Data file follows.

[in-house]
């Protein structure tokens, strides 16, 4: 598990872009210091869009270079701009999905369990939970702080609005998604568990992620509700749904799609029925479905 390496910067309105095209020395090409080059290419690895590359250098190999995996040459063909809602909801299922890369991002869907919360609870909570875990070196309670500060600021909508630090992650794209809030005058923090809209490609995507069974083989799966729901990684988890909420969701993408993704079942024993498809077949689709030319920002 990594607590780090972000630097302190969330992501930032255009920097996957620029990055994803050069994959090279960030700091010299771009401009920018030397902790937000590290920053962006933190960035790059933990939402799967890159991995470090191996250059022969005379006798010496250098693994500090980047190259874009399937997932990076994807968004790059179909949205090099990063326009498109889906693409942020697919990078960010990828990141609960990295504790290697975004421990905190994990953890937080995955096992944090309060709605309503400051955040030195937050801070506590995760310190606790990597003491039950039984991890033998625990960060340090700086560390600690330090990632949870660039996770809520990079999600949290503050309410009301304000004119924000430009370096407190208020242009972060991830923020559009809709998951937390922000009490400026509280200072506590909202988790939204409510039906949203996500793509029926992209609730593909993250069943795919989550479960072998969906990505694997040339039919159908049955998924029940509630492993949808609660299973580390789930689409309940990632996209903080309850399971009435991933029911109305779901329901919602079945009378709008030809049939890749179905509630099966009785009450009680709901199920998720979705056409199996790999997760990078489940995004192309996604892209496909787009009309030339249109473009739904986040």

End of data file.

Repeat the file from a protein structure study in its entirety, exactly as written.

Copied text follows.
[in-house]
């Protein structure tokens, strides 16, 4: 598990872009210091869009270079701009999905369990939970702080609005998604568990992620509700749904799609029925479905 390496910067309105095209020395090409080059290419690895590359250098190999995996040459063909809602909801299922890369991002869907919360609870909570875990070196309670500060600021909508630090992650794209809030005058923090809209490609995507069974083989799966729901990684988890909420969701993408993704079942024993498809077949689709030319920002 990594607590780090972000630097302190969330992501930032255009920097996957620029990055994803050069994959090279960030700091010299771009401009920018030397902790937000590290920053962006933190960035790059933990939402799967890159991995470090191996250059022969005379006798010496250098693994500090980047190259874009399937997932990076994807968004790059179909949205090099990063326009498109889906693409942020697919990078960010990828990141609960990295504790290697975004421990905190994990953890937080995955096992944090309060709605309503400051955040030195937050801070506590995760310190606790990597003491039950039984991890033998625990960060340090700086560390600690330090990632949870660039996770809520990079999600949290503050309410009301304000004119924000430009370096407190208020242009972060991830923020559009809709998951937390922000009490400026509280200072506590909202988790939204409510039906949203996500793509029926992209609730593909993250069943795919989550479960072998969906990505694997040339039919159908049955998924029940509630492993949808609660299973580390789930689409309940990632996209903080309850399971009435991933029911109305779901329901919602079945009378709008030809049939890749179905509630099966009785009450009680709901199920998720979705056409199996790999997760990078489940995004192309996604892209496909787009009309030339249109473009739904986040």